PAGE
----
Son, a 17-year-old rising star, says, “South Korea does not have a very strong presence in the world of rhythmic gymnastics, but I want to show how well Koreans can do in the sport. I will do my best.”

Yes, South Korea has never been considered a serious contender in rhythmic gymnastics, but now has new hope with Son. Will she hasten the coming of daybreak to Korean rhythmic gymnastics? Let’s see this summer.

*Article from Korea Magazine (May 2012)

elegant daria dmitrieva

legend alina kabaeva

best gymnast evgenia kanaeva

cool daria kondacova

amaizing jump inna zhukova

paris and irina kazakova

amaizing flexibility boyanka angelova

8 Ocak 2013 Salı

margarita mamun (modelling)

anna bessonova (gala)

gymnast with daily clothes

elegant and beautiful

daria dmitrieva (modelling)

evgenia kanaeva (for magazine)

elif zeynep celep

elif zeynep celep (tur)
turkish national team since 2007

7 Ocak 2013 Pazartesi

anna bessonova (gala - swan lake)

anna bessonova (ukr)
gala swan lake
 aeon cup japan

anna bessonova ball

anna bessonova clubs

anna bessonova rope

anna bessonva hoop

evgenia kanaeva ribbon

good jump

russia grup 3ribbon+2 hoop 2012

WC Montpellier 2011 - Evgenia KANAEVA (RUS), Qualifications Ribbon

Evgenia Kanaeva - Ribbon (Mie RG WC 2009 Day4)

WC Montpellier 2011 - Evgenia KANAEVA (RUS), Qualifications Ball

Rhythmic Gymnastics Montage Beijing Olympics 2008

London 2012 Olympic Games Rhythmic Gymnastics - Let The Games Begin

Rhythmics is NOT easy!

Rhythmic gymnastics is a sport in which individuals or teams of 5 manipulate one or two pieces of apparatus: clubs, hoop, ball, ribbon, rope and Free (no apparatus). An individual athlete only manipulates 1 apparatus at a time. When multiple gymnasts are performing a routine together a maximum of two types of apparatus may be distributed through the group. An athlete can exchange apparatus with a team member at any time through the routine. Therefore, an athlete can manipulate up to two different pieces of apparatus through the duration of the routine. Rhythmic gymnastics is a sport that combines elements of ballet, gymnastics, dance, and apparatus manipulation. The victor is the participant who earns the most points, determined by a panel of judges, for leaps, balances, pirouettes (pivots), flexibilities, apparatus handling, execution, and artistic effect.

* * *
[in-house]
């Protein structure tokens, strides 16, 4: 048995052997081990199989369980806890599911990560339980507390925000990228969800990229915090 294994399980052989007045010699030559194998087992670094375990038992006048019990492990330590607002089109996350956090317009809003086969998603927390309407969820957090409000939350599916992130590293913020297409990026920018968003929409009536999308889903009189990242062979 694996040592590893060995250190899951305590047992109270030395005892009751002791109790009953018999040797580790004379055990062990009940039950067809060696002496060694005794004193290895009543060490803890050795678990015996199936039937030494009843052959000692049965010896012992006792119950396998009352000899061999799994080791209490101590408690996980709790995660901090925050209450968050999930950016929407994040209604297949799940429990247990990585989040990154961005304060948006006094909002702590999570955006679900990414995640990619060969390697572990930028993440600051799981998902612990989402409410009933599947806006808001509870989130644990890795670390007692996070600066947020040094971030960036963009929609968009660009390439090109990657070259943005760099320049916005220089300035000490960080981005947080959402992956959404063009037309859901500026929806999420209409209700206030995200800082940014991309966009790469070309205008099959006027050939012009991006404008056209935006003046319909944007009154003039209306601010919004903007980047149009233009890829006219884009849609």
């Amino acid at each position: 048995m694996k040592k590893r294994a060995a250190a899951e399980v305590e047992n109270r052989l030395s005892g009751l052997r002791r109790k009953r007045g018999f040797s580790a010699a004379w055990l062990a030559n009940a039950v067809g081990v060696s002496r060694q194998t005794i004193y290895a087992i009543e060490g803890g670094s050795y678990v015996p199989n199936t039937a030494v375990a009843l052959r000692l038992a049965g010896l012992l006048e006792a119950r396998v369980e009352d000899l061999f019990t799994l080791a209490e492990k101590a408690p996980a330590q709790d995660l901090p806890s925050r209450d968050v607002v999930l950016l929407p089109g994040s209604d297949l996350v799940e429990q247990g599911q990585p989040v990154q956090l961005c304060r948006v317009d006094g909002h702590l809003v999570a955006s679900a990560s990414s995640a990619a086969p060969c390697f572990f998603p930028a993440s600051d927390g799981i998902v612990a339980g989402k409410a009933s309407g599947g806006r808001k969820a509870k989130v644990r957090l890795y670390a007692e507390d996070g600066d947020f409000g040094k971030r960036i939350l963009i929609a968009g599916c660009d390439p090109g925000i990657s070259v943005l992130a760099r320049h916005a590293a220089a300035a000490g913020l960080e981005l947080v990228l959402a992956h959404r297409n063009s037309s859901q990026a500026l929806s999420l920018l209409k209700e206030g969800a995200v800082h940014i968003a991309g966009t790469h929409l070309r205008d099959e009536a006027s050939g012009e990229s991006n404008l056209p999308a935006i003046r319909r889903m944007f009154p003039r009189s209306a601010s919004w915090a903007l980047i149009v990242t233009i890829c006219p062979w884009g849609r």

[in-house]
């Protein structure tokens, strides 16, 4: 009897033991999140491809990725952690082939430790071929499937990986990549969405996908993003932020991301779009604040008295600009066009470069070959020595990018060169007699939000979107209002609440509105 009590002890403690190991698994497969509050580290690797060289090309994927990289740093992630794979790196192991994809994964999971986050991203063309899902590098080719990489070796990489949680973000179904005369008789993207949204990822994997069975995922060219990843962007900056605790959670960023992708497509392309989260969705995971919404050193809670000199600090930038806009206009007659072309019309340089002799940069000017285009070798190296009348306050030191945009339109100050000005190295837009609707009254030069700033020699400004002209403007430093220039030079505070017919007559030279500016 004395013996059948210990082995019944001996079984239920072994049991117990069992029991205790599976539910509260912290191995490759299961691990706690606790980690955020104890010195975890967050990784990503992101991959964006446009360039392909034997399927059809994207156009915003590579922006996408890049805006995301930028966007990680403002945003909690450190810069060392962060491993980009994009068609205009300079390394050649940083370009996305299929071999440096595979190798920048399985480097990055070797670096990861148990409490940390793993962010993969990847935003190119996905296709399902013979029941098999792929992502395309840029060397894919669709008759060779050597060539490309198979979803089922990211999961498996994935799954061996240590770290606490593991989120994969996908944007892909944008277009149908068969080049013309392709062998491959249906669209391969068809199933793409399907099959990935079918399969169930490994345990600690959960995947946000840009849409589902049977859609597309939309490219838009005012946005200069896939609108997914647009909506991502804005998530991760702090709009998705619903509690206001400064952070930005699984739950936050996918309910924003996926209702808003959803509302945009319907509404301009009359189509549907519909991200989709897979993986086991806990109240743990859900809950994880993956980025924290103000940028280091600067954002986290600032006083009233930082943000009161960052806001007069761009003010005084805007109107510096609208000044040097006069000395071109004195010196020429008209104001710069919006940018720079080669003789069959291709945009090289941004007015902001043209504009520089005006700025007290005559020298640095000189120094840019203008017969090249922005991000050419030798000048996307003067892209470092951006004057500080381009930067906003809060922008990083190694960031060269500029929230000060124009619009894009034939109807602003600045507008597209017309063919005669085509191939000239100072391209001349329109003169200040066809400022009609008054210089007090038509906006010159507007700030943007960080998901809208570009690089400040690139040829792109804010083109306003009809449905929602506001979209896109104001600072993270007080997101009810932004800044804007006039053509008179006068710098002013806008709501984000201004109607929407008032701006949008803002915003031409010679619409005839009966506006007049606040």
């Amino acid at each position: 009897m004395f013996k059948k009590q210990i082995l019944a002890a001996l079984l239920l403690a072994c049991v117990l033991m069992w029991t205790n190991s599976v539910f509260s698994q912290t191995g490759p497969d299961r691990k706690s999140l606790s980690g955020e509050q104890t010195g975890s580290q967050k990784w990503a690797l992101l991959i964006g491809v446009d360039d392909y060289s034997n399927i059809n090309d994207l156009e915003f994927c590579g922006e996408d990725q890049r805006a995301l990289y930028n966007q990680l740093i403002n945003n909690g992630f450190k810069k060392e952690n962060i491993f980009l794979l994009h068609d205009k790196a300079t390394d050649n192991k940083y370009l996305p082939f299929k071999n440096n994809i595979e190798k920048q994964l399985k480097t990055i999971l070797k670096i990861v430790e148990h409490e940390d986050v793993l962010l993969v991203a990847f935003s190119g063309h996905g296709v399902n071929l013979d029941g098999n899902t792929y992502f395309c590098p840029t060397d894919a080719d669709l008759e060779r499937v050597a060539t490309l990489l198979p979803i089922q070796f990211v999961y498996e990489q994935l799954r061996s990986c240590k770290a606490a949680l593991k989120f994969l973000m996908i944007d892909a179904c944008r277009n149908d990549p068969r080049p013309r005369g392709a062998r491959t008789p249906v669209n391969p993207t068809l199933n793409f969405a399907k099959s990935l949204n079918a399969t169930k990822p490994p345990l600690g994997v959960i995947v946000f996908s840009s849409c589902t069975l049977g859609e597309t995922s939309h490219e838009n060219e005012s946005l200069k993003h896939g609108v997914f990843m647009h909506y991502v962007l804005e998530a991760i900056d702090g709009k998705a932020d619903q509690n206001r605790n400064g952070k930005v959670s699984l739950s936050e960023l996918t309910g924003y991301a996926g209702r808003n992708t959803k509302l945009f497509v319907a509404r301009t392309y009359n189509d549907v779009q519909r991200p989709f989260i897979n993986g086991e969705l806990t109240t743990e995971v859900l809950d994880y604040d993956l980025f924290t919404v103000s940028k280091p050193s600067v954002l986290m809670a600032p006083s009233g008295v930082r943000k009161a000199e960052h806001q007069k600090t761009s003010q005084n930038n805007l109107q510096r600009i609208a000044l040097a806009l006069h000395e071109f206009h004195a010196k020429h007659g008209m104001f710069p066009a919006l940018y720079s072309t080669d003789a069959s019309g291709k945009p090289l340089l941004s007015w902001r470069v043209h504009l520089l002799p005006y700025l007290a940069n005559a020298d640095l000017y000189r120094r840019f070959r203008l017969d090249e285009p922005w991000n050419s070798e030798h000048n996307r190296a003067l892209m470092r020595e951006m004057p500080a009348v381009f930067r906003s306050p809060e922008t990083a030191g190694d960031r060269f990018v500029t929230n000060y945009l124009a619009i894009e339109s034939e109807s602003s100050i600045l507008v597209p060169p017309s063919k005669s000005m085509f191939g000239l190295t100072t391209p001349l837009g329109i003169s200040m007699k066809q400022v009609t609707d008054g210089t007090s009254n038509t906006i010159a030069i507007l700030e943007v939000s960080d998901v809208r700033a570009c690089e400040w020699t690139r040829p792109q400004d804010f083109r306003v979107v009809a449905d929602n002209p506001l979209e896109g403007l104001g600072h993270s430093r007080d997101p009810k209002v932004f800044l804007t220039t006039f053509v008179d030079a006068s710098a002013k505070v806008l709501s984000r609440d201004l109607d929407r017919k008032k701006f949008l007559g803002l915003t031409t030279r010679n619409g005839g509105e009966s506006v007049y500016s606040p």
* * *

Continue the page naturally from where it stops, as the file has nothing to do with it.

The governing body, the Fédération Internationale de Gymnastique (FIG), changed the Code of Points in 2001, 2003, 2005, and 2008 to emphasize technical elements and reduce the subjectivity of judging. Before 2001, judging was on a scale of 10 like that of artistic gymnastics. It was changed to a 30-point scale in 2003, a 20-point scale in 2005, and in 2008 was changed back to 30. There are three values adding up to be the final points—technical, artistic, and execution. The FIG also selects which apparatus will be used in competitions; only four out of the five possible apparatuses are sanctioned. Up to 2010, the clubs were not used at the Senior level. For 2011 rope will be dropped for senior national individual and group competition. In 2011, it will be dropped for junior national individual competition but return again in 2015. Rope appears in Junior National group competition in 2011-2012. [1]
International competitions are split between Juniors, under sixteen by their year of birth; and Seniors, for women sixteen and over again by their year of birth. Gymnasts in Russia and Europe typically start training at a very young age and those at their peak are typically in their late teens (15–19) or early twenties. The largest events in the sport are the Olympic Games, World Championships, World Cup and Grand-Prix Tournaments.